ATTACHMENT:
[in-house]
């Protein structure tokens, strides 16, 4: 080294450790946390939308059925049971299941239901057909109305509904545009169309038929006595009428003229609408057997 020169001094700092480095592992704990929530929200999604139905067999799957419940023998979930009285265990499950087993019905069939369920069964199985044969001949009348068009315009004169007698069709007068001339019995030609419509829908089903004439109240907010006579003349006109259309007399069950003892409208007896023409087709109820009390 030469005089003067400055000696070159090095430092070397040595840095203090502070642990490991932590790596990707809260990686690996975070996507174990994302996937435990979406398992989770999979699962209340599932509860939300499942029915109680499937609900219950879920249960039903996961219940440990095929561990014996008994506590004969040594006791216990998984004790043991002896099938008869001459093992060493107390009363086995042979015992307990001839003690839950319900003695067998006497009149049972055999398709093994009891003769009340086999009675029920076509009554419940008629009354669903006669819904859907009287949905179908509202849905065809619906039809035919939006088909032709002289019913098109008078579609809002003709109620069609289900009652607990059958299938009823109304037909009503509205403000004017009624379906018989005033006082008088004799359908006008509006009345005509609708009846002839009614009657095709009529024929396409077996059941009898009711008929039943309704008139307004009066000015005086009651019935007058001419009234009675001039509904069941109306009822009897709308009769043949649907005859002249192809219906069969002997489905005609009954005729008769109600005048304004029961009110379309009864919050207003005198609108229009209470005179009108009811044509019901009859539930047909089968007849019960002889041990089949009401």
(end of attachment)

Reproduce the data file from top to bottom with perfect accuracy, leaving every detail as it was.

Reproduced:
[in-house]
């Protein structure tokens, strides 16, 4: 080294450790946390939308059925049971299941239901057909109305509904545009169309038929006595009428003229609408057997 020169001094700092480095592992704990929530929200999604139905067999799957419940023998979930009285265990499950087993019905069939369920069964199985044969001949009348068009315009004169007698069709007068001339019995030609419509829908089903004439109240907010006579003349006109259309007399069950003892409208007896023409087709109820009390 030469005089003067400055000696070159090095430092070397040595840095203090502070642990490991932590790596990707809260990686690996975070996507174990994302996937435990979406398992989770999979699962209340599932509860939300499942029915109680499937609900219950879920249960039903996961219940440990095929561990014996008994506590004969040594006791216990998984004790043991002896099938008869001459093992060493107390009363086995042979015992307990001839003690839950319900003695067998006497009149049972055999398709093994009891003769009340086999009675029920076509009554419940008629009354669903006669819904859907009287949905179908509202849905065809619906039809035919939006088909032709002289019913098109008078579609809002003709109620069609289900009652607990059958299938009823109304037909009503509205403000004017009624379906018989005033006082008088004799359908006008509006009345005509609708009846002839009614009657095709009529024929396409077996059941009898009711008929039943309704008139307004009066000015005086009651019935007058001419009234009675001039509904069941109306009822009897709308009769043949649907005859002249192809219906069969002997489905005609009954005729008769109600005048304004029961009110379309009864919050207003005198609108229009209470005179009108009811044509019901009859539930047909089968007849019960002889041990089949009401």